The last week or so has been a turbulent one for the developers of the supposed “anonymous” communication platform Whisper, who have been faced with a flurry of controversy since their mobile app was blasted by The Guardian for a number of privacy violations.
The newspaper’s claims ranged from tracking its users’ location details to disclosing their personal info to law enforcement agencies who were on the hunt for people they’d deemed to be ‘threats to national security’ both domestic and abroad.
Whisper, an app that touts millions of users, had previously claimed they never logged the location data of its population, only to backtrack on that idea once several internal interviews with their vice president and editor-in-chief came to light that revealed a different reality entirely.
Initially, the editor-in-chief of Whisper (of former Gawker fame) Neetzan Zimmerman called the Guardian’s claims “100% false”, even going as far to challenge the well-respected media outlet on their claims in an all out tweet-off that could only end badly for a company, which had shared many of its internal practices with journalists from the same outfit mere weeks prior.
First response: The Guardian’s piece is lousy with falsehoods, and we will be debunking them all. Much more to come.
— Neetzan Zimmerman (@neetzan) October 16, 2014
What had started as an opt-in program that users could select to broadcast their whereabouts for every message sent to the world quickly became a tracking effort on behalf of the company themselves.
Whisper reportedly “logged and triangulated the IP address” of every phone that was signed on, whether the owners of those devices had given them permission beforehand or not.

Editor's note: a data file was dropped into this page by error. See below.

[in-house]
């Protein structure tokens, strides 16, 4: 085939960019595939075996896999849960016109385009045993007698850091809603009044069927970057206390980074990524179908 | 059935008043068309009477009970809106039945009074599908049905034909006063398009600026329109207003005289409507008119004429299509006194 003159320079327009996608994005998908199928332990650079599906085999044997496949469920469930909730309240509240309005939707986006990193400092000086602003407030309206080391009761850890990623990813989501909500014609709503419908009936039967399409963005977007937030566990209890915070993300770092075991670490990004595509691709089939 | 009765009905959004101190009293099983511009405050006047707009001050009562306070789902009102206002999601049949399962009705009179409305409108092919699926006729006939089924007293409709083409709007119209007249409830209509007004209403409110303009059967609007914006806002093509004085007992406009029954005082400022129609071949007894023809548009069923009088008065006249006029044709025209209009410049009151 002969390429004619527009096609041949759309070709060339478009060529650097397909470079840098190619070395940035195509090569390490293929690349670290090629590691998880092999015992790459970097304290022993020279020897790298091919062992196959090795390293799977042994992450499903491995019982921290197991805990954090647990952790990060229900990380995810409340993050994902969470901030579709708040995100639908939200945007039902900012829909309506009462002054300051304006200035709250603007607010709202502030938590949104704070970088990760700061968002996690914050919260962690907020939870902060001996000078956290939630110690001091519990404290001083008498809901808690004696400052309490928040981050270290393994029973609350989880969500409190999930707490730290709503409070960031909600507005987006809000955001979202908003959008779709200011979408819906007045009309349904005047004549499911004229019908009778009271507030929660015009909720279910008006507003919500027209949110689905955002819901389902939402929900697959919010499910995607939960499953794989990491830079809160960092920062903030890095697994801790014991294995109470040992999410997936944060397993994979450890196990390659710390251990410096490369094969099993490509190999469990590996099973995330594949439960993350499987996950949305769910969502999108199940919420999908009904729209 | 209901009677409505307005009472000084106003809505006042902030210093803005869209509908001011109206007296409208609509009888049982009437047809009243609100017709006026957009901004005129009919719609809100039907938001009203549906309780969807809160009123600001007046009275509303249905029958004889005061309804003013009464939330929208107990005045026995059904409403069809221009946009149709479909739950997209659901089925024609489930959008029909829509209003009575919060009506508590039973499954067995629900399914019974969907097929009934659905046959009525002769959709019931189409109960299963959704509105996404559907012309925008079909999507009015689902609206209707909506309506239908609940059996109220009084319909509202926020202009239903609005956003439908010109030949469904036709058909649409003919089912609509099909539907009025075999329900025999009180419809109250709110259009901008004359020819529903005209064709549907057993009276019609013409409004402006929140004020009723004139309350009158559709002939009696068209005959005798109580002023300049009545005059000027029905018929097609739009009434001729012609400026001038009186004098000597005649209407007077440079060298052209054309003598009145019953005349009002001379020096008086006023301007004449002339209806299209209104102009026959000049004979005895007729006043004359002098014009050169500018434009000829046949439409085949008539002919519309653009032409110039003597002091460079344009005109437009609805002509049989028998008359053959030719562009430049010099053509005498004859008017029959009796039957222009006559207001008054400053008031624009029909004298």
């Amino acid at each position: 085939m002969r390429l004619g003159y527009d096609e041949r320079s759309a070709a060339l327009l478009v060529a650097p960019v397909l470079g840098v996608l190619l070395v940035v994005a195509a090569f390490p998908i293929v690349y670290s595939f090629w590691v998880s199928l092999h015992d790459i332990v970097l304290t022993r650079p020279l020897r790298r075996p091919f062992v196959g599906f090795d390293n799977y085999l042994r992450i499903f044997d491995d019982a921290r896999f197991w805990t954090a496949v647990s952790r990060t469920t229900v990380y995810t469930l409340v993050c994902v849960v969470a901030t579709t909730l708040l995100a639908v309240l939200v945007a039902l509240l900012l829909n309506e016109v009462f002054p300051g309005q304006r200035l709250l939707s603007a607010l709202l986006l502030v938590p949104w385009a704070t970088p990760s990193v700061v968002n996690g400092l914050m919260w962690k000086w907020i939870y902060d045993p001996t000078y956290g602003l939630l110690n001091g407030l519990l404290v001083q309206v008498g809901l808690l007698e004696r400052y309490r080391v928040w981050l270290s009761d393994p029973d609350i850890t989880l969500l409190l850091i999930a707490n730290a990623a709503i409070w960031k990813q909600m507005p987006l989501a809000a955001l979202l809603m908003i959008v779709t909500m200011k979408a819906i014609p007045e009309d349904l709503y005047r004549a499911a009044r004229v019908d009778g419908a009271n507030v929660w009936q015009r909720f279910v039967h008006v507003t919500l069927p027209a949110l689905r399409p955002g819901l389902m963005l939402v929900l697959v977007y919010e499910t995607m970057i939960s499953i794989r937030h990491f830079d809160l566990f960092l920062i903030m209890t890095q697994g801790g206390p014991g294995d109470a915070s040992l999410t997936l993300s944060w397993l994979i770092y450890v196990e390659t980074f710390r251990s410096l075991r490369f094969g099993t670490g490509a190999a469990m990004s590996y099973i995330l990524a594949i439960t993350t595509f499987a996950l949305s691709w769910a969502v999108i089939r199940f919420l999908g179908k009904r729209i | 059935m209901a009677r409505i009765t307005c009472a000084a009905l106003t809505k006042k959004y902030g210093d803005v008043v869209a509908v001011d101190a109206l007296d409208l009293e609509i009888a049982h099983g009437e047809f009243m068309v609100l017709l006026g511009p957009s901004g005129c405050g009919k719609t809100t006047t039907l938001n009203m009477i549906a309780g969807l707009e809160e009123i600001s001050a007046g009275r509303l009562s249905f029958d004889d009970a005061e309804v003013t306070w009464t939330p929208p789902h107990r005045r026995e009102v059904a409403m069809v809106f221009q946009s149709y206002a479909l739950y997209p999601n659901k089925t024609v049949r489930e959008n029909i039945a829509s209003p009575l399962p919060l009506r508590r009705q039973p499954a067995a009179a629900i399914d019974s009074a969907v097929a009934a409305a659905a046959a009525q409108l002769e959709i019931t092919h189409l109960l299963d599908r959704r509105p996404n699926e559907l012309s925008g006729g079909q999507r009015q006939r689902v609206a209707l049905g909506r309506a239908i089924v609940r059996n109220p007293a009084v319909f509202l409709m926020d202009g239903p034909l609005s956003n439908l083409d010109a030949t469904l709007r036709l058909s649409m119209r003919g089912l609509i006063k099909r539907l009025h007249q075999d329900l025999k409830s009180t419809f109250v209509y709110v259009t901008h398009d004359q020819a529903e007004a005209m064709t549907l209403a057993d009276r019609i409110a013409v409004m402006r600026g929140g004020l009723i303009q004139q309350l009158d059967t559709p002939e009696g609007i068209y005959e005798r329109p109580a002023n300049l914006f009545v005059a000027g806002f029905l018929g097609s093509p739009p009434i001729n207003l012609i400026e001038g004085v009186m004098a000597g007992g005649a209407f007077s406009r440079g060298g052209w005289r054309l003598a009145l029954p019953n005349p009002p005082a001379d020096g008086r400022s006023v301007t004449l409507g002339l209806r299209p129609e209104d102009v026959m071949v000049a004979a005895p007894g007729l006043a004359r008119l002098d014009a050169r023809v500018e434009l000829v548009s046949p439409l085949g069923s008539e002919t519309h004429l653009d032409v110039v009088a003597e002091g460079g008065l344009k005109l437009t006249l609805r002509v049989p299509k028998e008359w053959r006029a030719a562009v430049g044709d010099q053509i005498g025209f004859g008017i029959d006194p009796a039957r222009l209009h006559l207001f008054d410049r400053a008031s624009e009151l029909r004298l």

It was this controversial tactic that goaded The Guardian into posting their discoveries in a lengthy, detail-heavy piece last Thursday, and started the back-and-forth online battle that has just started to cool down as of the posting of this article.
The CEO of the company, Michael Heyward, has since sat down with his original accusers at the publication, attempting to dispel any rumors on behalf of the publication, and clear up any misconceptions the public may have about his app or the rules that govern its existence.
“Above all else, we always strive to do right by our users,” he said. “We have zero tolerance for any employee who violates that trust.”
“While we’re disappointed with the Guardian’s approach, we welcome the discussion,” Heyward said. “We realise that we’re not infallible, and that reasonable people can disagree about a new and quickly evolving area like online anonymity.”
In a blog posted on the publication platform Medium, Heyward broke down the tenets of Whisper’s code of ethics in details, being sure not to miss any points that might be misconstrued by the time the media at large started to dissect its meaning:
“Our company is built on the values of honesty and transparency. Rather than further debate the Guardian’s methods or allegations, I’d like to reiterate our approach to protecting your privacy:
- We do not collect any personally identifiable information from users (names, email addresses, phone numbers, etc.).
- We collect IP addresses, which make it possible to infer your city, state and country. Nearly all apps and websites collect this information to provide their service. (IP addresses are deleted after 7 days.)
- By default, we do not have your GPS location.